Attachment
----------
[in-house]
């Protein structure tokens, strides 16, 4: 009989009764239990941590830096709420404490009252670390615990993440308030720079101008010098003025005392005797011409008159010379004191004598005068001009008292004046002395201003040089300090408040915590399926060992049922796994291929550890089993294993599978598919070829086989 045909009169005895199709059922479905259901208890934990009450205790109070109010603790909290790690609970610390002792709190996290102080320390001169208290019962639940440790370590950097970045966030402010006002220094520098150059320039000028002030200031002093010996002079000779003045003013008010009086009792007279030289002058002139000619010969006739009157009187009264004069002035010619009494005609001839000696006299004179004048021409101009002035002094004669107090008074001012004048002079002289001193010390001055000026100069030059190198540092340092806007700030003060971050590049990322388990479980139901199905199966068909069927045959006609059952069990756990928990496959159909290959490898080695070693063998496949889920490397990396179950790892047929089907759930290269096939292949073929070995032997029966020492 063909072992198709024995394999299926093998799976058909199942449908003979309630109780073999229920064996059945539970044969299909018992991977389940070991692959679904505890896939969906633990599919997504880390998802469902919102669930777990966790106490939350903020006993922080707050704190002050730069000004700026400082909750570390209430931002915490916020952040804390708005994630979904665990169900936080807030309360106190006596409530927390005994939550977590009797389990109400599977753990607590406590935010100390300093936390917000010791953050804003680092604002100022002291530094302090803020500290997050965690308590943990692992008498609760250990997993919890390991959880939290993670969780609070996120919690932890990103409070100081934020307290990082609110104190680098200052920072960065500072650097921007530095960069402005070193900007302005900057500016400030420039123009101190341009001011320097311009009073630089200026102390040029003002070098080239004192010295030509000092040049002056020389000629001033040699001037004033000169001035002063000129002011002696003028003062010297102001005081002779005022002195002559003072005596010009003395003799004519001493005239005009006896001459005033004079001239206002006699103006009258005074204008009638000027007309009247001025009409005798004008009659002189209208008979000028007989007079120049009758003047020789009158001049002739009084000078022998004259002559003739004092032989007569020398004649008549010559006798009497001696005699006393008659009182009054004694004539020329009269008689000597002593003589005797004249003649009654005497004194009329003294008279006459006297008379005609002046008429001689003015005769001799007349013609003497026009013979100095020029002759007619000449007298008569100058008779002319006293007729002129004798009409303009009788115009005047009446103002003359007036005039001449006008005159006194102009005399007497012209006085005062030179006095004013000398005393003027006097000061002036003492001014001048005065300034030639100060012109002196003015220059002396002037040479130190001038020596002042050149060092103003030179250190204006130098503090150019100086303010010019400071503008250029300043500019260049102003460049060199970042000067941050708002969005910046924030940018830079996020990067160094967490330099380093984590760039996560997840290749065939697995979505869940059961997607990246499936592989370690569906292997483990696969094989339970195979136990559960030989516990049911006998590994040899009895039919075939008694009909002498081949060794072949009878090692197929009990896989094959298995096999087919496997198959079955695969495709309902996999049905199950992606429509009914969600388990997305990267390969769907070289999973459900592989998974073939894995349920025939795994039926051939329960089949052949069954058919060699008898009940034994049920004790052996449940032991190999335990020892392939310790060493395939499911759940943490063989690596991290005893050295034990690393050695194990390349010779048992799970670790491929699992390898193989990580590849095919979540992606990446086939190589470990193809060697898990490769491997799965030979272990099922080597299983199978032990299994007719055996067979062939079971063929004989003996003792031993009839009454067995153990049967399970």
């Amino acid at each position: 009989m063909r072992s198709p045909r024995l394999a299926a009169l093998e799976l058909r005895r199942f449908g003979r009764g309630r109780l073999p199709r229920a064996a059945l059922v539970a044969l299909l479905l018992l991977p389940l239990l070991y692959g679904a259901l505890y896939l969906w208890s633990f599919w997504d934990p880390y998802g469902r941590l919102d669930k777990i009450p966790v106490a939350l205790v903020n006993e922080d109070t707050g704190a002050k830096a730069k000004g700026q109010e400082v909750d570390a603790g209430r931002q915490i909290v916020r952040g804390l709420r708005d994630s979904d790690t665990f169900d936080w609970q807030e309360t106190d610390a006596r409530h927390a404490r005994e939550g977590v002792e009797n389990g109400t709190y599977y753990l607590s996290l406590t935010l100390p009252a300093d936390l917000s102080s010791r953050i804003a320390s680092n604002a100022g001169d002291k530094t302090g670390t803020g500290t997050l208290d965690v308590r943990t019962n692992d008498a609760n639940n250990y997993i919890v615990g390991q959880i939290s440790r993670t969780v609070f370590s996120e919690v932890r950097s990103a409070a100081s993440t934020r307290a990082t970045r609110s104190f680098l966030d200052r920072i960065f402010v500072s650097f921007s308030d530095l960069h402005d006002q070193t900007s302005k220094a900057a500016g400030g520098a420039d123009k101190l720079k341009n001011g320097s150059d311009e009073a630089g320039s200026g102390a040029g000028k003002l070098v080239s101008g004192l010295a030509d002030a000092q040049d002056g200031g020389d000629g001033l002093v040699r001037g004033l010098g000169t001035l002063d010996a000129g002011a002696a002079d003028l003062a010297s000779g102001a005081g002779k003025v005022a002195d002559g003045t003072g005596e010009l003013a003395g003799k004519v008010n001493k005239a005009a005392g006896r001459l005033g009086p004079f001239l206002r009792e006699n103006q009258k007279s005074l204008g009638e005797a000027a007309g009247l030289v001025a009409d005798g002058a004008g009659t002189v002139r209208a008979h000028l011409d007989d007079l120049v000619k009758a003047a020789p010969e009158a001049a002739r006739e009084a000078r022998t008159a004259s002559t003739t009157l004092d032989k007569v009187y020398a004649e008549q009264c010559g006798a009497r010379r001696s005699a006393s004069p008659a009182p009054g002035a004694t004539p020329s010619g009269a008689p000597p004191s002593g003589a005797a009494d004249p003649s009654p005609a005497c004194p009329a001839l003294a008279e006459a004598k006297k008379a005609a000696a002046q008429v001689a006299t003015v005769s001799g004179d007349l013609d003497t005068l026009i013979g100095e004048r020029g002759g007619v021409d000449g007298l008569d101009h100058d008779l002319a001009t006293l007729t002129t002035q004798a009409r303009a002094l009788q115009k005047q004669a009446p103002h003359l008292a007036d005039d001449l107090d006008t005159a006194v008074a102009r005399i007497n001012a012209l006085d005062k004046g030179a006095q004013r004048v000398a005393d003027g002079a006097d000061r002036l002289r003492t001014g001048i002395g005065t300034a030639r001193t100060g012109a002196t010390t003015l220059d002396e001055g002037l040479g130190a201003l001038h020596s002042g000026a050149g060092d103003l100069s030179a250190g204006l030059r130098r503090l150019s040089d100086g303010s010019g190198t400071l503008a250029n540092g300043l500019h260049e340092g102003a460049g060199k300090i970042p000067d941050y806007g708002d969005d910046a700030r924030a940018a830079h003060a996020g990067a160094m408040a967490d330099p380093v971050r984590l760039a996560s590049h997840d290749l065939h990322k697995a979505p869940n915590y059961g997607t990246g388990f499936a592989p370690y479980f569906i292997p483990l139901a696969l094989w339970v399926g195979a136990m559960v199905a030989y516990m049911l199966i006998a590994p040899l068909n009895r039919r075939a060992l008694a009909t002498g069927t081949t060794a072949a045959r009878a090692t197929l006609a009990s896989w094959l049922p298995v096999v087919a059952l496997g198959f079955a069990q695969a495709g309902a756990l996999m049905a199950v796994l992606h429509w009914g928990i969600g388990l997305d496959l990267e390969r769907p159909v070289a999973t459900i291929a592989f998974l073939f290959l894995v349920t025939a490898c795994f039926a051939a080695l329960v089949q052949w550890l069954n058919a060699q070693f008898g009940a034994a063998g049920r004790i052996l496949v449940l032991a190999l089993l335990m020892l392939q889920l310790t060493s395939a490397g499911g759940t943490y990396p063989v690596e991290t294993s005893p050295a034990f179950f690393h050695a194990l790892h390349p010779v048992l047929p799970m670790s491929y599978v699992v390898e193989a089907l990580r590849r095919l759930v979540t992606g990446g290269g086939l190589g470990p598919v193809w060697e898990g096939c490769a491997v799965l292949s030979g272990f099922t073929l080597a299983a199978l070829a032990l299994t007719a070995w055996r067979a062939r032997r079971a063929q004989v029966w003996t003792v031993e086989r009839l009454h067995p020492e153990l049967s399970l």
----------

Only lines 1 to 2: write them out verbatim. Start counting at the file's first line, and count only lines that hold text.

[in-house]
């Protein structure tokens, strides 16, 4: 009989009764239990941590830096709420404490009252670390615990993440308030720079101008010098003025005392005797011409008159010379004191004598005068001009008292004046002395201003040089300090408040915590399926060992049922796994291929550890089993294993599978598919070829086989 045909009169005895199709059922479905259901208890934990009450205790109070109010603790909290790690609970610390002792709190996290102080320390001169208290019962639940440790370590950097970045966030402010006002220094520098150059320039000028002030200031002093010996002079000779003045003013008010009086009792007279030289002058002139000619010969006739009157009187009264004069002035010619009494005609001839000696006299004179004048021409101009002035002094004669107090008074001012004048002079002289001193010390001055000026100069030059190198540092340092806007700030003060971050590049990322388990479980139901199905199966068909069927045959006609059952069990756990928990496959159909290959490898080695070693063998496949889920490397990396179950790892047929089907759930290269096939292949073929070995032997029966020492 063909072992198709024995394999299926093998799976058909199942449908003979309630109780073999229920064996059945539970044969299909018992991977389940070991692959679904505890896939969906633990599919997504880390998802469902919102669930777990966790106490939350903020006993922080707050704190002050730069000004700026400082909750570390209430931002915490916020952040804390708005994630979904665990169900936080807030309360106190006596409530927390005994939550977590009797389990109400599977753990607590406590935010100390300093936390917000010791953050804003680092604002100022002291530094302090803020500290997050965690308590943990692992008498609760250990997993919890390991959880939290993670969780609070996120919690932890990103409070100081934020307290990082609110104190680098200052920072960065500072650097921007530095960069402005070193900007302005900057500016400030420039123009101190341009001011320097311009009073630089200026102390040029003002070098080239004192010295030509000092040049002056020389000629001033040699001037004033000169001035002063000129002011002696003028003062010297102001005081002779005022002195002559003072005596010009003395003799004519001493005239005009006896001459005033004079001239206002006699103006009258005074204008009638000027007309009247001025009409005798004008009659002189209208008979000028007989007079120049009758003047020789009158001049002739009084000078022998004259002559003739004092032989007569020398004649008549010559006798009497001696005699006393008659009182009054004694004539020329009269008689000597002593003589005797004249003649009654005497004194009329003294008279006459006297008379005609002046008429001689003015005769001799007349013609003497026009013979100095020029002759007619000449007298008569100058008779002319006293007729002129004798009409303009009788115009005047009446103002003359007036005039001449006008005159006194102009005399007497012209006085005062030179006095004013000398005393003027006097000061002036003492001014001048005065300034030639100060012109002196003015220059002396002037040479130190001038020596002042050149060092103003030179250190204006130098503090150019100086303010010019400071503008250029300043500019260049102003460049060199970042000067941050708002969005910046924030940018830079996020990067160094967490330099380093984590760039996560997840290749065939697995979505869940059961997607990246499936592989370690569906292997483990696969094989339970195979136990559960030989516990049911006998590994040899009895039919075939008694009909002498081949060794072949009878090692197929009990896989094959298995096999087919496997198959079955695969495709309902996999049905199950992606429509009914969600388990997305990267390969769907070289999973459900592989998974073939894995349920025939795994039926051939329960089949052949069954058919060699008898009940034994049920004790052996449940032991190999335990020892392939310790060493395939499911759940943490063989690596991290005893050295034990690393050695194990390349010779048992799970670790491929699992390898193989990580590849095919979540992606990446086939190589470990193809060697898990490769491997799965030979272990099922080597299983199978032990299994007719055996067979062939079971063929004989003996003792031993009839009454067995153990049967399970």